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TVA investigator impersonates journalist 07/26/1994 TENNESSEE -- A Tennessee Valley Authority investigator was disciplined in mid-July for impersonating a reporter…

TVA investigator impersonates journalist

07/26/1994

TENNESSEE — A Tennessee Valley Authority investigator was disciplined in mid-July for impersonating a reporter at an anti-nuclear demonstration, according to a statement from a TVA official.

At the Rhea County Courthouse, Elizabeth Sherrod, a member of the TVA Inspector General’s staff, interviewed members of environmental group Earth First!, calling herself a free-lance writer, AP reported.

Earth First! demonstrators called for the closing of the Watts Bar Nuclear Plant, which is still under construction, said Jason Halbert, a spokesman for the activists Sherrod interviewed.

A statement from TVA Inspector General George Prosser said Sherrod “was attempting to gather information in connection with vandalism, criminal trespassing and the disruption of work at the Watts Bar Nuclear Plant on July 11.”

Halbert said he noticed “odd” things as Sherrod interviewed him. He said Sherrod wrote down only “specific things” unlike most reporters, who write down “a lot.” Sherrod also failed to ask Halbert his age and other things “reporters normally ask.”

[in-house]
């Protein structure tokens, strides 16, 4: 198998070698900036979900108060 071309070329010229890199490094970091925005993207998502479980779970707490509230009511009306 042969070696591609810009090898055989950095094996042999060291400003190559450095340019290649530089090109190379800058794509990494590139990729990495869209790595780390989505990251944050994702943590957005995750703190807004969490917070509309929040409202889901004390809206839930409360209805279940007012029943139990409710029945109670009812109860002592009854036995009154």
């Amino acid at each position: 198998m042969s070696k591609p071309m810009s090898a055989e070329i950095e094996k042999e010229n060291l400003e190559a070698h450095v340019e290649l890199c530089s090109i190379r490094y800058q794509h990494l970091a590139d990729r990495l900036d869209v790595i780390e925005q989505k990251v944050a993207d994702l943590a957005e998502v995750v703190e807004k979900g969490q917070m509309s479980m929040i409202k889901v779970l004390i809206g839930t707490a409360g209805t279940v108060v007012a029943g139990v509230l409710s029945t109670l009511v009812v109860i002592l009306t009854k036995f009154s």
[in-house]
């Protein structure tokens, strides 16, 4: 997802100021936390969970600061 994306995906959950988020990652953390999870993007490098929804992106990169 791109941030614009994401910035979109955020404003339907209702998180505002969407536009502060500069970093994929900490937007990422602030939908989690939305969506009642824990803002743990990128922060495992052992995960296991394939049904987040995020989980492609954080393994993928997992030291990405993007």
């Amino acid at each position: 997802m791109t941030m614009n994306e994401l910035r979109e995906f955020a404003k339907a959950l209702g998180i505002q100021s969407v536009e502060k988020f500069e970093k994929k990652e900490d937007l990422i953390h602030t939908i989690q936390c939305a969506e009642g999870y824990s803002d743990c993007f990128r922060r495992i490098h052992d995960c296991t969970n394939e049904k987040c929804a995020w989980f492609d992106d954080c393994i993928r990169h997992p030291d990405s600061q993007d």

After the interview, a reporter from the Knoxville News-Sentinel told Halbert that he had been interviewed by a TVA official, Halbert said.

Halbert said he confronted Sherrod. He asked for her card, but she said she did not have one. He asked what paper she was from. She said she was a free-lancer. She also would not provide her phone number, Halbert said.

Halbert said that when he asked Sherrod if she worked for TVA, she denied it, “stepped back” and “got flushed.”

Prosser said that the TVA Inspector General’s Office is authorized to investigate activities involving the TVA but that investigators should use “proper techniques,” which do not include posing as a reporter.

“I have taken appropriate disciplinary action,” Prosser said. “We will make every effort to make sure it does not happen again.”

Prosser said privacy rights prevented him from saying exactly how Sherrod was disciplined, AP reported.